Fellowship and Fire: Canterbury Chapel hosts works by local artists

Fellowship and Fire: Canterbury Chapel hosts works by local artists

Photo courtesy of Kiersten Ellis. 

On Friday night, “Fellowship and Fire” will fill the halls of Canterbury Chapel with a colorful array of vases, bowls, jewelry and other clay works of art. Though there won’t be much fire, there will be some works for sale. 

“It will feature clay works by local potters [myself], Jo Anne Gentine, Anne Franklin Lamar, Judith Wheeler, and Doris Blum,” Kiersten Ellis said. “The show will include refreshments and fellowship.”

Ellis, a graduate from the University of Alabama, started working with clay as an undergraduate. 

“I worked for a business called Down to Earth. The owner and several other ladies in the community would meet…to have a girls’ night. Myself and several other ladies were invited one girls’ night to Kerry's studio to make pottery,” Ellis said. “I enjoyed making pottery so much that I asked Kerry if she would be willing to take on an apprentice. I was a New College student so I worked up an independent study through their program and with Kerry willing she took me on as her apprentice.”

Ellis, who prefers to incorporate botanical elements in her work, does not create art solely for art’s sake. 

“I enjoy it because I am constantly learning and because I can create awareness for environmental conservation through my work,” Ellis said. “My inspiration stems from stewardship and a desire to protect and preserve the environment.”

One of the ways Ellis helps to protect the environment is the source of her clay, which she gets herself from Hurricane Creek.

“It promotes the new PARA park that the Friends of Hurricane Creek advocated for, as well as clean water and resources,” Ellis said. “I had an opportunity to learn [how to process clay] last fall from a local art instructor and I took it.”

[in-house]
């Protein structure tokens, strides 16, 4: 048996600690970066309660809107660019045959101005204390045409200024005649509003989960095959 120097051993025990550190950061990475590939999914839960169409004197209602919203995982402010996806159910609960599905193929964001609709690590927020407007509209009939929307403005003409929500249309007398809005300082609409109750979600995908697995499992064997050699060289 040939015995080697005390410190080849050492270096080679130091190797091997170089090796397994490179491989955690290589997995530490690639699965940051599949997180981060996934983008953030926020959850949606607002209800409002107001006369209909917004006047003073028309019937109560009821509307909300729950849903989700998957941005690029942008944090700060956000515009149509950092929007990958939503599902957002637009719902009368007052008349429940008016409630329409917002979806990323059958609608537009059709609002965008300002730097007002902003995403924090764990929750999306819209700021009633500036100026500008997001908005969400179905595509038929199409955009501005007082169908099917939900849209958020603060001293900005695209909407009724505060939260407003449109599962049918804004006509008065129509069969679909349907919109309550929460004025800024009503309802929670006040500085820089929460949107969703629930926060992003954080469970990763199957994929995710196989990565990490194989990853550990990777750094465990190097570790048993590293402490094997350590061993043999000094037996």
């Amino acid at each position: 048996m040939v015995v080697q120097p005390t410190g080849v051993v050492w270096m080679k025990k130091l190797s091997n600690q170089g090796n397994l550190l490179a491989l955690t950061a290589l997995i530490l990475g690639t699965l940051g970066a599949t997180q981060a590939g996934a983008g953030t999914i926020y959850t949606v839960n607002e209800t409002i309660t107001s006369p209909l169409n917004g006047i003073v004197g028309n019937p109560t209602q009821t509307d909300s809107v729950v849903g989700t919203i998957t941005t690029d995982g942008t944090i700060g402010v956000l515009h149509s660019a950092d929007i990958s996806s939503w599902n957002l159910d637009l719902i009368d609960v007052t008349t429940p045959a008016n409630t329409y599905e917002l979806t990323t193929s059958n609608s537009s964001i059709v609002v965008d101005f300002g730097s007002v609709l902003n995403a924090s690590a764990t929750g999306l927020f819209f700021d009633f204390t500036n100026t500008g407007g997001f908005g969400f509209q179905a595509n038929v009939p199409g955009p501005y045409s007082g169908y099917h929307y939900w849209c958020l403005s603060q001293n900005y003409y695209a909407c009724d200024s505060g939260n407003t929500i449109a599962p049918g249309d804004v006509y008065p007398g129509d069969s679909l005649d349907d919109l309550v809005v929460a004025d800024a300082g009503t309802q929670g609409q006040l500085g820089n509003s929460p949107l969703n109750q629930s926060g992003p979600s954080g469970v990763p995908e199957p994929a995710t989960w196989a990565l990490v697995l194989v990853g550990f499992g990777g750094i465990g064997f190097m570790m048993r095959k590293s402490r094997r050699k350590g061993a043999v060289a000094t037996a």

Jo Ann Gentine, another artist who is presenting at the exhibit, started making pottery after taking a class in the 70s while living in Arizona. Gentine mostly makes utilitarian pieces like bowls and cups but likes to make ornamental pieces as well.

“I have my own studio as well as working at the clay co-op, and I do spend a lot of time at it. I love it because it is very relaxing and taking a big ball of clay and making something pretty and useful is very fulfilling,” Gentine said. “Clay is a fantastic medium because you can make so many different things from it, the possibilities are endless!”

The clay co-op Gentine mentioned was started a few years ago by Kentuck Art Center and has grown to 30 members.

“It is a clay cooperative where members can work with clay, working on the wheel, hand building and sculpting,” Gentine said. “We have great diversity in the skills and talents of these artists. Many of the members sell their pieces at various places and as a group we do a few art festivals each year. It is a wonderful community of artists sharing the love of pottery and their ideas with each other and the community…It is truly a happy place.”

The show lasts from 6 to 8 p.m. at the Canterbury Chapel on Feb. 26. 

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